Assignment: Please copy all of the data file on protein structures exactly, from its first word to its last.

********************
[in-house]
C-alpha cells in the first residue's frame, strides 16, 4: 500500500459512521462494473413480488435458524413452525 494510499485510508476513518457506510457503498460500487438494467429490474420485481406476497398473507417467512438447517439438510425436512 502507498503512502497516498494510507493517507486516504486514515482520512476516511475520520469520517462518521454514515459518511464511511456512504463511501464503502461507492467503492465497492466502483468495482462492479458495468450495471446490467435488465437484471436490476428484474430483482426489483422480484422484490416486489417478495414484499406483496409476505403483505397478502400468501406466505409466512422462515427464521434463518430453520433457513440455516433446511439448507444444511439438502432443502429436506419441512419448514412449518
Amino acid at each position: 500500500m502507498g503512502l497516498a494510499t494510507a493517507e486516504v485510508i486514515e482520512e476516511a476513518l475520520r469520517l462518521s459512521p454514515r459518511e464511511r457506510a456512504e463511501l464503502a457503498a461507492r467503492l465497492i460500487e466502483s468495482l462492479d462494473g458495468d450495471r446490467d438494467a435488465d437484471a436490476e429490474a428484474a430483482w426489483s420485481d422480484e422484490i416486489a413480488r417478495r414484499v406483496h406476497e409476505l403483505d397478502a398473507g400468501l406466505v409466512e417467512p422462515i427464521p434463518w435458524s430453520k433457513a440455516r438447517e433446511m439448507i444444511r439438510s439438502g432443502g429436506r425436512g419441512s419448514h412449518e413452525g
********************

[in-house]
C-alpha cells in the first residue's frame, strides 16, 4: 500500500459512521462494473413480488435458524413452525 494510499485510508476513518457506510457503498460500487438494467429490474420485481406476497398473507417467512438447517439438510425436512 502507498503512502497516498494510507493517507486516504486514515482520512476516511475520520469520517462518521454514515459518511464511511456512504463511501464503502461507492467503492465497492466502483468495482462492479458495468450495471446490467435488465437484471436490476428484474430483482426489483422480484422484490416486489417478495414484499406483496409476505403483505397478502400468501406466505409466512422462515427464521434463518430453520433457513440455516433446511439448507444444511439438502432443502429436506419441512419448514412449518
Amino acid at each position: 500500500m502507498g503512502l497516498a494510499t494510507a493517507e486516504v485510508i486514515e482520512e476516511a476513518l475520520r469520517l462518521s459512521p454514515r459518511e464511511r457506510a456512504e463511501l464503502a457503498a461507492r467503492l465497492i460500487e466502483s468495482l462492479d462494473g458495468d450495471r446490467d438494467a435488465d437484471a436490476e429490474a428484474a430483482w426489483s420485481d422480484e422484490i416486489a413480488r417478495r414484499v406483496h406476497e409476505l403483505d397478502a398473507g400468501l406466505v409466512e417467512p422462515i427464521p434463518w435458524s430453520k433457513a440455516r438447517e433446511m439448507i444444511r439438510s439438502g432443502g429436506r425436512g419441512s419448514h412449518e413452525g